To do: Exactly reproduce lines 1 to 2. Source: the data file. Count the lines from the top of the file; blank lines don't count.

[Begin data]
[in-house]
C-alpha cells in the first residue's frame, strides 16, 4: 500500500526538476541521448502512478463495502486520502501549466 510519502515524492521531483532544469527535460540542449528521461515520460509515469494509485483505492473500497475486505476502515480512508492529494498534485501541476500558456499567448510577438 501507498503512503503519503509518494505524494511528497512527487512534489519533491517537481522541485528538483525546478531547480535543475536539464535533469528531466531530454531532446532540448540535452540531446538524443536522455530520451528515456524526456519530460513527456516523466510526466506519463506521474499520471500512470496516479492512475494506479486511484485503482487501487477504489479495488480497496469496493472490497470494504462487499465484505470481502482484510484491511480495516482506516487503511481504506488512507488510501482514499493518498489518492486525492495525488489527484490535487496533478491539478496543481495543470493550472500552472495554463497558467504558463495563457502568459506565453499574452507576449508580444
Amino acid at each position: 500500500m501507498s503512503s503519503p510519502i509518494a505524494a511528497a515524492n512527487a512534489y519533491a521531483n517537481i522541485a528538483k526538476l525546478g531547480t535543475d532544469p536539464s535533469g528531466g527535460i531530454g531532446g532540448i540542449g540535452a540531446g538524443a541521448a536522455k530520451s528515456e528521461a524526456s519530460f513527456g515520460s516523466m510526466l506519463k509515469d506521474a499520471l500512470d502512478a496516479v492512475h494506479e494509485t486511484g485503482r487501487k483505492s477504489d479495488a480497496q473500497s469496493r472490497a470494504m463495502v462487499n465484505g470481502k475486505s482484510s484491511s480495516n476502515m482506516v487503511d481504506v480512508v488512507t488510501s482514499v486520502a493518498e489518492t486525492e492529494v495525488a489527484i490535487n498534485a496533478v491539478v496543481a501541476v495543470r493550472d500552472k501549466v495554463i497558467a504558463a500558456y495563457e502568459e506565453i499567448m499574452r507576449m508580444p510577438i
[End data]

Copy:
[in-house]
C-alpha cells in the first residue's frame, strides 16, 4: 500500500526538476541521448502512478463495502486520502501549466 510519502515524492521531483532544469527535460540542449528521461515520460509515469494509485483505492473500497475486505476502515480512508492529494498534485501541476500558456499567448510577438 501507498503512503503519503509518494505524494511528497512527487512534489519533491517537481522541485528538483525546478531547480535543475536539464535533469528531466531530454531532446532540448540535452540531446538524443536522455530520451528515456524526456519530460513527456516523466510526466506519463506521474499520471500512470496516479492512475494506479486511484485503482487501487477504489479495488480497496469496493472490497470494504462487499465484505470481502482484510484491511480495516482506516487503511481504506488512507488510501482514499493518498489518492486525492495525488489527484490535487496533478491539478496543481495543470493550472500552472495554463497558467504558463495563457502568459506565453499574452507576449508580444